The sanguine individual tends to be an impulsive pleasure seeker who, in an extreme, might even be hedonistic.  We actually have a phrase in English that dates to this old four humors explanation of temperament, “hot blooded.”  The choleric individual tends to be ambitious and will take charge of a group and be its leader.  The melancholic individual tends to be a loaner, a perfectionist, and may even be a fatalist when taken to the extreme.  The phlegmatic individual is accepting, loving, and often a willing follower.

To oversimplify it within team dynamics, we have the choleric leader, the phlegmatic side kick, the melancholic outcast, and the sanguine comic relief.  This is a vast over simplification.  For one, the phlegmatic may not always be the choleric’s side kick, and the sanguine can be tragic as often as comic.  However, these simplified designations are helpful when considering just what role the four have within a group, and how it creates the classic group dynamic we’re accustomed to.  It’s one we even see starting in childhood.  Within the Scooby Doo stories, Fred is choleric, Daphne is phlegmatic, Velma is melancholic, and both Shaggy and Scooby (who are basically one character anyway) are sanguine.

This is a fantastic construct because it creates characters with natural in-built conflicts, and characters that viewers will be able to map themselves on to based on their own tendencies.

Let’s look at the Lord of the Rings.  This is a rather more complex series of groups that are constantly breaking apart and reforming.  At points there are just two characters together, at points there are as many as nine between the formation of the Fellowship and Gandalf falling in Moria.  But I’m going to break it down into two groups, based largely on the period between the fall of Gandalf and the breaking of the Fellowship.  They’re easy groups.  We’ve got the hobbits, and we’ve got the non-hobbits.  Among the non-hobbits we’ve got Aragorn as the clear choleric leader, Boromir as the dour melancholic who wants the ring for his own purposes, phlegmatic Legolas who makes only one active decision in the entire trilogy and serves otherwise as body-guard and ass kicker, and sanguine Gimli, turned into classic comic relief for the purposes of the movies.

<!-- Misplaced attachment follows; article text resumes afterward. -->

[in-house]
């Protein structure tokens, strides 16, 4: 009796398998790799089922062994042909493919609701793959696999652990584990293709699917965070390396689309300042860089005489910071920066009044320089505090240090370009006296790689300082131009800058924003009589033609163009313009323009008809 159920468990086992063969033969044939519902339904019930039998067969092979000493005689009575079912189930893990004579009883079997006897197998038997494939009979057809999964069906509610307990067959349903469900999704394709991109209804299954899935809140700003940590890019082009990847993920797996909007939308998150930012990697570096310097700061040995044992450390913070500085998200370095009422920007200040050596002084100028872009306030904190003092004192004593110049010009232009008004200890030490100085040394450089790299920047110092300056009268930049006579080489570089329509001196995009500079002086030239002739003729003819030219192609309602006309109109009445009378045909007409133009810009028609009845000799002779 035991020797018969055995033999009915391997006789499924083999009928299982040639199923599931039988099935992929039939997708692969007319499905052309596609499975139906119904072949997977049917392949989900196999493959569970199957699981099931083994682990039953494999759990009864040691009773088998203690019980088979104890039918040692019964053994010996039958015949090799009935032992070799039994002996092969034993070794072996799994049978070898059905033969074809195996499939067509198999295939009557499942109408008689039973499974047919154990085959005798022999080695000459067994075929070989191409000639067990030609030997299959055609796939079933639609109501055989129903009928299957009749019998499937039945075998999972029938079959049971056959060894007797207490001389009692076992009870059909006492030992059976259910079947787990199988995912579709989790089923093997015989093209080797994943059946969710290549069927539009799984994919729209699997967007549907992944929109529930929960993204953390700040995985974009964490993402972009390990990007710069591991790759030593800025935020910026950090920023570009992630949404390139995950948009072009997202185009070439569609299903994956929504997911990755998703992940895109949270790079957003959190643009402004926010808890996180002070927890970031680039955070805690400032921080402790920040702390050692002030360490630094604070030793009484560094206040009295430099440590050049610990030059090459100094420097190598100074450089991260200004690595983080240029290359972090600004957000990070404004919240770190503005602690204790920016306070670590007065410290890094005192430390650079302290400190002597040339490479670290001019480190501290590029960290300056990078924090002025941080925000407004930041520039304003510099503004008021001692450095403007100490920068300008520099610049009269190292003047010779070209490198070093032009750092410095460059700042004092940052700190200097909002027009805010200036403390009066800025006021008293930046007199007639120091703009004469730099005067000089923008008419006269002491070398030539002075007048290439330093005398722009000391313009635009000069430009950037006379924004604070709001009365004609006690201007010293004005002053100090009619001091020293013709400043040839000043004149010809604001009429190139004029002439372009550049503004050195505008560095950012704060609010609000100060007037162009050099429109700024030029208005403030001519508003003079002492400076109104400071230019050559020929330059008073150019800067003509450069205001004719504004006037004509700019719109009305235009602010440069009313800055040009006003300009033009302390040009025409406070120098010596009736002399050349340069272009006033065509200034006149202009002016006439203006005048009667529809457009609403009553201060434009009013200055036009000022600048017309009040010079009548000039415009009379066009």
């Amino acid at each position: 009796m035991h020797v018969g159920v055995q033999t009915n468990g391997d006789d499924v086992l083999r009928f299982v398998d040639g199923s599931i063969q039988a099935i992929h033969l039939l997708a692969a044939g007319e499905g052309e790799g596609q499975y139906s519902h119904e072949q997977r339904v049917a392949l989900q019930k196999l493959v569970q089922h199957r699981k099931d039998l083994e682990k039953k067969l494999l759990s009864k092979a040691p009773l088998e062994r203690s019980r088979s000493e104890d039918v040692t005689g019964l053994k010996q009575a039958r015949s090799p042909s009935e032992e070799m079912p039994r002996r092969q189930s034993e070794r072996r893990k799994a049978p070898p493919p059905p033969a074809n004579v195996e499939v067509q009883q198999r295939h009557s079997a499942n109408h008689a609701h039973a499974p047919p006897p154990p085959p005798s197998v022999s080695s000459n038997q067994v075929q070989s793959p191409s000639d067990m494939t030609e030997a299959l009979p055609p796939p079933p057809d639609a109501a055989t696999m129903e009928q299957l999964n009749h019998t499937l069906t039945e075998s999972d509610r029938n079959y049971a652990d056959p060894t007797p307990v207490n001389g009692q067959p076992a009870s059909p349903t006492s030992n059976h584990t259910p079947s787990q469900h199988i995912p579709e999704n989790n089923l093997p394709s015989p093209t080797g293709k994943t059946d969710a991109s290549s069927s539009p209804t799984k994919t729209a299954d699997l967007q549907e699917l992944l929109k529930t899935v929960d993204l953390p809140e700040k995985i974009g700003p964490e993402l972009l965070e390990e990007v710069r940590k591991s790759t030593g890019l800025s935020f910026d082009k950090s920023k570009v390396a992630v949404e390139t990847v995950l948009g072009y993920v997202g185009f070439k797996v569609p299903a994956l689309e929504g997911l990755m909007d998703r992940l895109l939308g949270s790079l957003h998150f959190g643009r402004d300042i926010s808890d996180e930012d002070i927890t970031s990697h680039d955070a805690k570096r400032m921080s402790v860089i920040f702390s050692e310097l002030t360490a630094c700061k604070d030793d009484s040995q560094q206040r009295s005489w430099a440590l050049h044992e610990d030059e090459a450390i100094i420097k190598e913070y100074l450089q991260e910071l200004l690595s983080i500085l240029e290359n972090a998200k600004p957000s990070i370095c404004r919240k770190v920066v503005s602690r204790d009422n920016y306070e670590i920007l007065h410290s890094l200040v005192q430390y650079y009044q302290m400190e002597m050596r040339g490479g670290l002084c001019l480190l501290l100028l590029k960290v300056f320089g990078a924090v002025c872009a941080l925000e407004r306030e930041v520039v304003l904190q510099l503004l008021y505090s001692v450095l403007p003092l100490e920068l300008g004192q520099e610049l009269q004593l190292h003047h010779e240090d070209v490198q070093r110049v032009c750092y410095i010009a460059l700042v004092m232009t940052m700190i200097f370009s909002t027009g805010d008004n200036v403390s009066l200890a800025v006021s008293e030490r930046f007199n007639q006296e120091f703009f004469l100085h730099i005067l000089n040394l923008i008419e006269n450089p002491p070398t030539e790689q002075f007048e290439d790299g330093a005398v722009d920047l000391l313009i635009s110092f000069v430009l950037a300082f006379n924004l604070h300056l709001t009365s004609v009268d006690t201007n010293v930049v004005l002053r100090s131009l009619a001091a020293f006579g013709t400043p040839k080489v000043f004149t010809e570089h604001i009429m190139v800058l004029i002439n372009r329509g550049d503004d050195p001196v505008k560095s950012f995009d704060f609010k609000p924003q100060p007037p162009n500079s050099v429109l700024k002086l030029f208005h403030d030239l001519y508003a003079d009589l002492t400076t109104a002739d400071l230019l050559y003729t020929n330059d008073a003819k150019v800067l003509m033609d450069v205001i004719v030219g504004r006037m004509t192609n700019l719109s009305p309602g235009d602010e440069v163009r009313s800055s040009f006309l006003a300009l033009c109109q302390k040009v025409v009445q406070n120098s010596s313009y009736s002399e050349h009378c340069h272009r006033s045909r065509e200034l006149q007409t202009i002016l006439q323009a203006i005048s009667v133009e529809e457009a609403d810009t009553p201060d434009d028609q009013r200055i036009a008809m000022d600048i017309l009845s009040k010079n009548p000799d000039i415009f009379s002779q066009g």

The hobbits are a little more difficult.  It’s easy to consider Frodo the leader as he’s our protagonist through the movie (well, Sam actually is, but that’s another discussion), but he’s almost a textbook example of the melancholic, both within the temperamental definition, and the more modern idea of melancholy.  He’s the one who breaks the Fellowship by setting out on his own, and spends most of three movies bemoaning how unfair the world is.  Sam is the easy one to peg, he’s the phlegmatic follower.  At no point does he ever do anything but.  This even leads to my biggest disappointment in the movies, the moment when Sam briefly hesitates in giving the Ring back to Frodo.  In the book there’s no hesitation, as his devotion to Frodo is stronger than anything, even the allure of the Ring.  That leaves Merry and Pippin, who are so often “Merry and Pippin” that it’s easy to overlook them as their own characters, but that’s unfair.  Merry, even though he’s on the adventure to help Frodo, is actually the choleric, which doesn’t have to be synonymous with leader.  But he does take the lead at several key point, especially when the hobbits are fleeing toward the ferry.  Pippin is the sanguine, though he actually goes through more evolution than any other character.  At the beginning, he’s the one complaining that Aragorn isn’t aware of second breakfast, brunch, tea, lunch, or any of the other hobbit meals.  This rash nature ultimately gets him in trouble when he just has to look into the Palantir.  This also becomes the defining moment for his character arc, but that’s another topic.